A sensitivity analysis that assumes a 10% downward shift in interest rates across all yield curves at July 25, 2004, results in a potential opportunity cost to the Company’s net debt portfolio of A$7.3 million (July 27, 2003: A$9.0 million). The model used for the sensitivity analysis calculated the net present value of all outstanding cash flows related to the Company’s interest rate swap portfolio. A sensitivity analysis was performed on the basis that any movement in interest rates was treated at the same rate of change across the entire yield curve. The impact of a 10% adverse shift on the foreign exchange exposure at July 25, 2004 and July 27, 2003 would not have had a material impact on the Company’s results of operations.

 

See also Notes 29 and 30 to the consolidated financial statements in Item 18 containing financial instruments disclosures and disclosure about fair values of financial instruments.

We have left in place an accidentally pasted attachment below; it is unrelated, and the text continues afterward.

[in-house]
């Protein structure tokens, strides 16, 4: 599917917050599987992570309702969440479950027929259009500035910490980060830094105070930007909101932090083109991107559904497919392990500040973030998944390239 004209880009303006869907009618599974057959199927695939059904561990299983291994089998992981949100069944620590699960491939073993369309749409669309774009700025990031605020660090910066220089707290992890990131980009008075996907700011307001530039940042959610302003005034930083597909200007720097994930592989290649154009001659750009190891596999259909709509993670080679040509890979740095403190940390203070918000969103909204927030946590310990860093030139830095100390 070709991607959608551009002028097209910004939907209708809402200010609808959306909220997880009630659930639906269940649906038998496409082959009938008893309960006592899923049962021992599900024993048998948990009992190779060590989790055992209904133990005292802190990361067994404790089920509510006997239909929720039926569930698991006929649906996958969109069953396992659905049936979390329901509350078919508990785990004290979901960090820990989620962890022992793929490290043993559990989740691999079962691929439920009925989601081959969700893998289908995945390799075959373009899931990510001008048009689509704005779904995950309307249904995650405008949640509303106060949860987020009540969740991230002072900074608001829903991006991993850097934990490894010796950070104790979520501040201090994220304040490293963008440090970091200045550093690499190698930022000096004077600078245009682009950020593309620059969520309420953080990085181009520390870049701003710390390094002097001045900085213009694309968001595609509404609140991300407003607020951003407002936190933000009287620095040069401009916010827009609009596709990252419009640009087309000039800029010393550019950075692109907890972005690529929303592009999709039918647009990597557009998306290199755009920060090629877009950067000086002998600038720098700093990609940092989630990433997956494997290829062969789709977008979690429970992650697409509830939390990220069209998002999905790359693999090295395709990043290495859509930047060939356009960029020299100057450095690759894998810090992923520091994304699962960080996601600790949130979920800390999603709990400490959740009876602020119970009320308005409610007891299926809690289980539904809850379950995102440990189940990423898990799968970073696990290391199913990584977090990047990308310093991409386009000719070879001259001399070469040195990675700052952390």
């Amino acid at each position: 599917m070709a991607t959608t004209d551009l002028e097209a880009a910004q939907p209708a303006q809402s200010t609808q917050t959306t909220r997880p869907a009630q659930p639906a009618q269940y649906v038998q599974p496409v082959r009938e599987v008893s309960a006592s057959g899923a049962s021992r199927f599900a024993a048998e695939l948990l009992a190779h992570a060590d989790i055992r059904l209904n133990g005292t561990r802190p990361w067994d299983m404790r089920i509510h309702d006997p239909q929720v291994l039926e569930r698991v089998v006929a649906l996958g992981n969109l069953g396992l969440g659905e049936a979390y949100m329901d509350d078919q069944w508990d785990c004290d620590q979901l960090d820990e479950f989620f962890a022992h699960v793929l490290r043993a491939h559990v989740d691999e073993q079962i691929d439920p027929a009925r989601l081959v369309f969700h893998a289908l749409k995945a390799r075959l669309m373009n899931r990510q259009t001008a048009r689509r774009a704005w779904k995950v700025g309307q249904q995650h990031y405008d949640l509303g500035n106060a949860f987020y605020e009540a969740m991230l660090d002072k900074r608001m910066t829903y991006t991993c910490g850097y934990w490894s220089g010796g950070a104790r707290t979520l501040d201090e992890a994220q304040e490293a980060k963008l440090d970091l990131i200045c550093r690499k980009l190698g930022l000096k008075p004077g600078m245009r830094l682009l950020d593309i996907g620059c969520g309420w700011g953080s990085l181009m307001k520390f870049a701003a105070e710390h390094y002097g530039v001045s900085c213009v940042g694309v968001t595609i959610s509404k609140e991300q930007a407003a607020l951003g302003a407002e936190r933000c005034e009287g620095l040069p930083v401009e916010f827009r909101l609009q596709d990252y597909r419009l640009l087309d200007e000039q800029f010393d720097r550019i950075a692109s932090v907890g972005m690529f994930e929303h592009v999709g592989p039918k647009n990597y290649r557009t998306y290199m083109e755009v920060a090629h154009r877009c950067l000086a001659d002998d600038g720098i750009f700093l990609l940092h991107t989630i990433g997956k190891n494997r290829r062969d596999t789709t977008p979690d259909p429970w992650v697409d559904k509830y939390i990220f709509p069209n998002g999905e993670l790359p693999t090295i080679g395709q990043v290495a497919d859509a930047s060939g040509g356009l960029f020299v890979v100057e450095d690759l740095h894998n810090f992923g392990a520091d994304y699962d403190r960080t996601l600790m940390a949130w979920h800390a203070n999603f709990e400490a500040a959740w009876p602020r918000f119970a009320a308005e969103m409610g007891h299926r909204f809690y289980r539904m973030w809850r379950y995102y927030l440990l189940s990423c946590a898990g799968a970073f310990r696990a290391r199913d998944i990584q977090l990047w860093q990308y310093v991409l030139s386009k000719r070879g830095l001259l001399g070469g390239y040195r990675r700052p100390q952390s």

ITEM 12 DESCRIPTION OF SECURITIES OTHER THAN EQUITY SECURITIES

 

Not applicable.

 

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ITEM 13 DEFAULTS, DIVIDEND ARREARAGES AND DELINQUENCIES

 

Not applicable.

 

ITEM 14 MATERIAL MODIFICATIONS TO THE RIGHTS OF SECURITY HOLDERS AND USE OF PROCEEDS

 

Not applicable.

 

ITEM 15 CONTROLS AND PROCEDURES

 

At the end of the period covered by this Annual Report of Form 20-F, an evaluation was carried out under the supervision and with the participation of our management, including J.E. Fletcher, Chief Executive Officer (principal executive officer) and J.F. MacKenzie, Chief Financial Officer (principal financial officer), of the effectiveness of the design and operation of our disclosure controls and procedures (as defined in Rule 13a-15(e) under the Securities Exchange Act of 1934). Based upon that evaluation, the Chief Executive Officer and Chief Financial Officer concluded that the design and operation of these disclosure controls and procedures were effective. No significant changes were made in our internal controls or in other factors that could significantly affect these controls to the date of their evaluation.